He/him. Chinese born, Canadian citizen. University student studying environmental science, hobbyist programmer. Marxist-Leninist.
The most popular non-Canonical derivatives, Linux Mint and POP OS, have both totally rejected and vocally criticize Canonical’s bullshit, Snap or otherwise. This isn’t going to make the fall in line, this is going to make them finally get serious about ditching Ununtu and switching directly to the upstream Debian base.
Without changing anything else about how the code is managed, which, doubtful considering Musk (at least not for the better), a rewrite will end up just as dysfunctional as the original codebase by the time it’s reimplemented all the features.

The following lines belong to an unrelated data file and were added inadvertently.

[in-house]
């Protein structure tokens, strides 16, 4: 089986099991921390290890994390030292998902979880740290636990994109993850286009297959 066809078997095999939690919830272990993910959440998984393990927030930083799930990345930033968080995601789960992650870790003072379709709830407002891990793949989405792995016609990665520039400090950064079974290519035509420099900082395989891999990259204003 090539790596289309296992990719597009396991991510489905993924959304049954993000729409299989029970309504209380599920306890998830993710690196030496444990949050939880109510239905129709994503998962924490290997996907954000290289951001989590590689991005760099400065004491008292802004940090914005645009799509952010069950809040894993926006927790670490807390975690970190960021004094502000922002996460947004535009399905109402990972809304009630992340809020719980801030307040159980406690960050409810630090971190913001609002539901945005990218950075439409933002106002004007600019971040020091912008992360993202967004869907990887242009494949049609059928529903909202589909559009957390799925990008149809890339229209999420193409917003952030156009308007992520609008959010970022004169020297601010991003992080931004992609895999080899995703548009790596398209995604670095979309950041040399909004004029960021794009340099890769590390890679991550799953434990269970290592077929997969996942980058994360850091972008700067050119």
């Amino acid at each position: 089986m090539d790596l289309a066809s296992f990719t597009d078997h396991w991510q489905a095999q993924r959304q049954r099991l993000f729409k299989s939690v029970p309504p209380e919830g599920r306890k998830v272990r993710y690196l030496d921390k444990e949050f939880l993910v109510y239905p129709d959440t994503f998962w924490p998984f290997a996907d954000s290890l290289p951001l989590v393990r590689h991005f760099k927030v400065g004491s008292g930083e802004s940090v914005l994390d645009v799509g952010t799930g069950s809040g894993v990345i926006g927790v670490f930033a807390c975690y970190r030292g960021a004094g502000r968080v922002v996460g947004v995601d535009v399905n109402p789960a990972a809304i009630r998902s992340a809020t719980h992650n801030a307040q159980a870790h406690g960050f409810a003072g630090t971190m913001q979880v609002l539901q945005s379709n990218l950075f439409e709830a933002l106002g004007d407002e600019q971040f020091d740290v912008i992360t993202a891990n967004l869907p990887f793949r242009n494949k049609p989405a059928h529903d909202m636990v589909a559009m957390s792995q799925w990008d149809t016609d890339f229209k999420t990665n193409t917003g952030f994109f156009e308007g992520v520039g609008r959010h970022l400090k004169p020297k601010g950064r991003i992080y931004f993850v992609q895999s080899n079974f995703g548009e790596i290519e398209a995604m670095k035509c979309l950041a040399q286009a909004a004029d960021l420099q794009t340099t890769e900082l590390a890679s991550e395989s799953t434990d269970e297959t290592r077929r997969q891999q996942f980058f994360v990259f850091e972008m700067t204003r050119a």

And if you were committed to changing your coding practices, a rewrite would almost invariably be unnecessary as slower incremental revisions will invariably cause the codebase to turn over and shed the problematic parts while keeping the working stuff.
I’m still manually doing HTML includes for jQuery and Bootstrap. Not from CDNs either, I download the files to my repository with the correct license and attribution notices and host them on the same static file server as all my custom assets. It’s really not hard to do and also means your website has one less tracker for users to worry about (yes CDNs track you, even the ones that swear they deliver files anonymously because how exactly do you plan on proving that they actually deliver files anonymously).
Also, never really found PWA frameworks any better than good old jQuery and Bootstrap, so yeah I still use those two. This also mean my webpages do not require JS to load, making them lighter, more compatible with legacy browsers, as well as working most of the way with JS disabled if the user is not comfortable with allowing JS from some rando’s blog (which, as a rule, users shouldn’t be).